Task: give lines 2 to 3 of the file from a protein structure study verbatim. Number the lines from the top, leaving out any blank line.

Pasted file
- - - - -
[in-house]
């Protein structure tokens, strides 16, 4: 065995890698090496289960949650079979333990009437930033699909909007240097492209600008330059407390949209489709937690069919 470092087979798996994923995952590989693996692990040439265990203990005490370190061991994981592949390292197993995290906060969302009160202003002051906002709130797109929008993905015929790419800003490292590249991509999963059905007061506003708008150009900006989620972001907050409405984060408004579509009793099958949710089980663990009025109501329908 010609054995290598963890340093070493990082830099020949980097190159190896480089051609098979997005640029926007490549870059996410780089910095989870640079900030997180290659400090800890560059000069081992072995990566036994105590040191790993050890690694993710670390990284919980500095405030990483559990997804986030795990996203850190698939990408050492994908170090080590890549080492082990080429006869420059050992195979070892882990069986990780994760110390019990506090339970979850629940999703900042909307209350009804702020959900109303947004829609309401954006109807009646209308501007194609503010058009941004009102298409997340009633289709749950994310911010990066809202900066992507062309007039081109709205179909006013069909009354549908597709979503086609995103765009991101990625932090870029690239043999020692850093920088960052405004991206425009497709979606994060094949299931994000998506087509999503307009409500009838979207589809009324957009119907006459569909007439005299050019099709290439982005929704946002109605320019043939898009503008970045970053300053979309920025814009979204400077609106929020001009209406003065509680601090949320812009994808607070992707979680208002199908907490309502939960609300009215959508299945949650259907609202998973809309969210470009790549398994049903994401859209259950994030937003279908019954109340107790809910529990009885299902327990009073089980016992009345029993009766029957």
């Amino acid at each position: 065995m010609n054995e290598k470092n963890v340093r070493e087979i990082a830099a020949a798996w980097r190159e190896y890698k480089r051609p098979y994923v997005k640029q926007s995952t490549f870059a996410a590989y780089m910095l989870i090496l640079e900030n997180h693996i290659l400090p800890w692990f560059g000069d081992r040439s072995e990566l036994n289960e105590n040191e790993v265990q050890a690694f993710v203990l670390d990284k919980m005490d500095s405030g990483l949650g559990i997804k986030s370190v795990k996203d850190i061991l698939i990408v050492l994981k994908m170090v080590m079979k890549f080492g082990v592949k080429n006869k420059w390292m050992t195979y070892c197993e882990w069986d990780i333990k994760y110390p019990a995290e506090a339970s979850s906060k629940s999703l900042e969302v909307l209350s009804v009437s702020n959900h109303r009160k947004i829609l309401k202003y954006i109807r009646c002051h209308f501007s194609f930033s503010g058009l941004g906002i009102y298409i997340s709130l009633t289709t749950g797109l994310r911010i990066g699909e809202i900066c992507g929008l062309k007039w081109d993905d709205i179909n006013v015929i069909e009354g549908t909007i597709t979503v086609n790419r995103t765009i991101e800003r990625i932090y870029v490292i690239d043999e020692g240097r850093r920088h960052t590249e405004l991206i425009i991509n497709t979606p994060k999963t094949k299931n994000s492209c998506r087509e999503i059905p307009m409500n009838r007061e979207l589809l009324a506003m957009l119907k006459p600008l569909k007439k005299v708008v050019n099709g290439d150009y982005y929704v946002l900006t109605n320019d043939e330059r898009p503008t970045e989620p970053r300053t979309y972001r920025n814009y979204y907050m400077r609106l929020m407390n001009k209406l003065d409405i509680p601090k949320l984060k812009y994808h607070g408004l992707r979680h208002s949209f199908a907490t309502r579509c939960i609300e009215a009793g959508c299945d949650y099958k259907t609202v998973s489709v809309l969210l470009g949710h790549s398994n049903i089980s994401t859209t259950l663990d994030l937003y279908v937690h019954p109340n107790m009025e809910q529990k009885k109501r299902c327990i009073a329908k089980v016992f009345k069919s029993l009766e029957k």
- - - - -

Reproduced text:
């Protein structure tokens, strides 16, 4: 065995890698090496289960949650079979333990009437930033699909909007240097492209600008330059407390949209489709937690069919 470092087979798996994923995952590989693996692990040439265990203990005490370190061991994981592949390292197993995290906060969302009160202003002051906002709130797109929008993905015929790419800003490292590249991509999963059905007061506003708008150009900006989620972001907050409405984060408004579509009793099958949710089980663990009025109501329908 010609054995290598963890340093070493990082830099020949980097190159190896480089051609098979997005640029926007490549870059996410780089910095989870640079900030997180290659400090800890560059000069081992072995990566036994105590040191790993050890690694993710670390990284919980500095405030990483559990997804986030795990996203850190698939990408050492994908170090080590890549080492082990080429006869420059050992195979070892882990069986990780994760110390019990506090339970979850629940999703900042909307209350009804702020959900109303947004829609309401954006109807009646209308501007194609503010058009941004009102298409997340009633289709749950994310911010990066809202900066992507062309007039081109709205179909006013069909009354549908597709979503086609995103765009991101990625932090870029690239043999020692850093920088960052405004991206425009497709979606994060094949299931994000998506087509999503307009409500009838979207589809009324957009119907006459569909007439005299050019099709290439982005929704946002109605320019043939898009503008970045970053300053979309920025814009979204400077609106929020001009209406003065509680601090949320812009994808607070992707979680208002199908907490309502939960609300009215959508299945949650259907609202998973809309969210470009790549398994049903994401859209259950994030937003279908019954109340107790809910529990009885299902327990009073089980016992009345029993009766029957």
């Amino acid at each position: 065995m010609n054995e290598k470092n963890v340093r070493e087979i990082a830099a020949a798996w980097r190159e190896y890698k480089r051609p098979y994923v997005k640029q926007s995952t490549f870059a996410a590989y780089m910095l989870i090496l640079e900030n997180h693996i290659l400090p800890w692990f560059g000069d081992r040439s072995e990566l036994n289960e105590n040191e790993v265990q050890a690694f993710v203990l670390d990284k919980m005490d500095s405030g990483l949650g559990i997804k986030s370190v795990k996203d850190i061991l698939i990408v050492l994981k994908m170090v080590m079979k890549f080492g082990v592949k080429n006869k420059w390292m050992t195979y070892c197993e882990w069986d990780i333990k994760y110390p019990a995290e506090a339970s979850s906060k629940s999703l900042e969302v909307l209350s009804v009437s702020n959900h109303r009160k947004i829609l309401k202003y954006i109807r009646c002051h209308f501007s194609f930033s503010g058009l941004g906002i009102y298409i997340s709130l009633t289709t749950g797109l994310r911010i990066g699909e809202i900066c992507g929008l062309k007039w081109d993905d709205i179909n006013v015929i069909e009354g549908t909007i597709t979503v086609n790419r995103t765009i991101e800003r990625i932090y870029v490292i690239d043999e020692g240097r850093r920088h960052t590249e405004l991206i425009i991509n497709t979606p994060k999963t094949k299931n994000s492209c998506r087509e999503i059905p307009m409500n009838r007061e979207l589809l009324a506003m957009l119907k006459p600008l569909k007439k005299v708008v050019n099709g290439d150009y982005y929704v946002l900006t109605n320019d043939e330059r898009p503008t970045e989620p970053r300053t979309y972001r920025n814009y979204y907050m400077r609106l929020m407390n001009k209406l003065d409405i509680p601090k949320l984060k812009y994808h607070g408004l992707r979680h208002s949209f199908a907490t309502r579509c939960i609300e009215a009793g959508c299945d949650y099958k259907t609202v998973s489709v809309l969210l470009g949710h790549s398994n049903i089980s994401t859209t259950l663990d994030l937003y279908v937690h019954p109340n107790m009025e809910q529990k009885k109501r299902c327990i009073a329908k089980v016992f009345k069919s029993l009766e029957k």